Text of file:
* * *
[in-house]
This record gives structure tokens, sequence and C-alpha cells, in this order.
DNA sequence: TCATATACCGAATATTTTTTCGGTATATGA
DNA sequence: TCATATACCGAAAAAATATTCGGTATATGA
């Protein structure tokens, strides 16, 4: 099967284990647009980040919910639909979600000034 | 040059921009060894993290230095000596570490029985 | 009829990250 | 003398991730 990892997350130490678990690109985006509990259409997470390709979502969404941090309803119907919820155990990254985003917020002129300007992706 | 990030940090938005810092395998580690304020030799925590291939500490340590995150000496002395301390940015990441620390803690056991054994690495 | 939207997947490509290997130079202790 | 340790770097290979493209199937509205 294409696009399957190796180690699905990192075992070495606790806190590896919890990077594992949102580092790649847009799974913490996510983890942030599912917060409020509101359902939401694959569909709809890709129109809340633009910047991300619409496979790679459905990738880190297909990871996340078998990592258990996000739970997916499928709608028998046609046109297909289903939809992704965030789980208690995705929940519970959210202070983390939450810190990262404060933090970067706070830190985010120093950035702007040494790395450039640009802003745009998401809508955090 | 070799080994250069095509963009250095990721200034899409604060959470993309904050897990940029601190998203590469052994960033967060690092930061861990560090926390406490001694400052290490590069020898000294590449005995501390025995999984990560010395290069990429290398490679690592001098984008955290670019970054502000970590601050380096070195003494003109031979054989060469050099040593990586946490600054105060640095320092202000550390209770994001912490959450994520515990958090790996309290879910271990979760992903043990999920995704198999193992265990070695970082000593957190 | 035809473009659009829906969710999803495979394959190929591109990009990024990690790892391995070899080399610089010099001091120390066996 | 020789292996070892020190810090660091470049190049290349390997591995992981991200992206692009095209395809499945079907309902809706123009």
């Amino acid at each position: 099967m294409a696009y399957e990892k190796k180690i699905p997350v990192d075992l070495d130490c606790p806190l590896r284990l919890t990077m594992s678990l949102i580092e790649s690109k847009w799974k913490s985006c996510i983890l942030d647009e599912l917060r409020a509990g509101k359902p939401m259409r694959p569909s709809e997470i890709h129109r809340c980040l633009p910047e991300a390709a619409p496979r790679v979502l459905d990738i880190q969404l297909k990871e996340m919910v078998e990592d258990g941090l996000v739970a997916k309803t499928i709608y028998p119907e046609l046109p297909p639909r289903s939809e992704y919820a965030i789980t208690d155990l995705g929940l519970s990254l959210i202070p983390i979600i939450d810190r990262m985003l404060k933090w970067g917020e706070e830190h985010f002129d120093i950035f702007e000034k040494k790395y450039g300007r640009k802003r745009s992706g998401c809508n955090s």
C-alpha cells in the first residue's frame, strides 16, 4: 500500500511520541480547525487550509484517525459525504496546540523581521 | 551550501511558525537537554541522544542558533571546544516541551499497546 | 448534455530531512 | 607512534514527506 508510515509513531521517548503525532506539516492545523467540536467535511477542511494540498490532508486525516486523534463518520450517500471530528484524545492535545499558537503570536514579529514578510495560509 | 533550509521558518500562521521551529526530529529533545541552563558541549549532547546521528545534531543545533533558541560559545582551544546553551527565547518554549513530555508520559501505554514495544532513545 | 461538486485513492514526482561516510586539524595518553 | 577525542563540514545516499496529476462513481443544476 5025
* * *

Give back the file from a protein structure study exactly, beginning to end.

[in-house]
This record gives structure tokens, sequence and C-alpha cells, in this order.
DNA sequence: TCATATACCGAATATTTTTTCGGTATATGA
DNA sequence: TCATATACCGAAAAAATATTCGGTATATGA
């Protein structure tokens, strides 16, 4: 099967284990647009980040919910639909979600000034 | 040059921009060894993290230095000596570490029985 | 009829990250 | 003398991730 990892997350130490678990690109985006509990259409997470390709979502969404941090309803119907919820155990990254985003917020002129300007992706 | 990030940090938005810092395998580690304020030799925590291939500490340590995150000496002395301390940015990441620390803690056991054994690495 | 939207997947490509290997130079202790 | 340790770097290979493209199937509205 294409696009399957190796180690699905990192075992070495606790806190590896919890990077594992949102580092790649847009799974913490996510983890942030599912917060409020509101359902939401694959569909709809890709129109809340633009910047991300619409496979790679459905990738880190297909990871996340078998990592258990996000739970997916499928709608028998046609046109297909289903939809992704965030789980208690995705929940519970959210202070983390939450810190990262404060933090970067706070830190985010120093950035702007040494790395450039640009802003745009998401809508955090 | 070799080994250069095509963009250095990721200034899409604060959470993309904050897990940029601190998203590469052994960033967060690092930061861990560090926390406490001694400052290490590069020898000294590449005995501390025995999984990560010395290069990429290398490679690592001098984008955290670019970054502000970590601050380096070195003494003109031979054989060469050099040593990586946490600054105060640095320092202000550390209770994001912490959450994520515990958090790996309290879910271990979760992903043990999920995704198999193992265990070695970082000593957190 | 035809473009659009829906969710999803495979394959190929591109990009990024990690790892391995070899080399610089010099001091120390066996 | 020789292996070892020190810090660091470049190049290349390997591995992981991200992206692009095209395809499945079907309902809706123009």
């Amino acid at each position: 099967m294409a696009y399957e990892k190796k180690i699905p997350v990192d075992l070495d130490c606790p806190l590896r284990l919890t990077m594992s678990l949102i580092e790649s690109k847009w799974k913490s985006c996510i983890l942030d647009e599912l917060r409020a509990g509101k359902p939401m259409r694959p569909s709809e997470i890709h129109r809340c980040l633009p910047e991300a390709a619409p496979r790679v979502l459905d990738i880190q969404l297909k990871e996340m919910v078998e990592d258990g941090l996000v739970a997916k309803t499928i709608y028998p119907e046609l046109p297909p639909r289903s939809e992704y919820a965030i789980t208690d155990l995705g929940l519970s990254l959210i202070p983390i979600i939450d810190r990262m985003l404060k933090w970067g917020e706070e830190h985010f002129d120093i950035f702007e000034k040494k790395y450039g300007r640009k802003r745009s992706g998401c809508n955090s």
C-alpha cells in the first residue's frame, strides 16, 4: 500500500511520541480547525487550509484517525459525504496546540523581521 | 551550501511558525537537554541522544542558533571546544516541551499497546 | 448534455530531512 | 607512534514527506 508510515509513531521517548503525532506539516492545523467540536467535511477542511494540498490532508486525516486523534463518520450517500471530528484524545492535545499558537503570536514579529514578510495560509 | 533550509521558518500562521521551529526530529529533545541552563558541549549532547546521528545534531543545533533558541560559545582551544546553551527565547518554549513530555508520559501505554514495544532513545 | 461538486485513492514526482561516510586539524595518553 | 577525542563540514545516499496529476462513481443544476 5025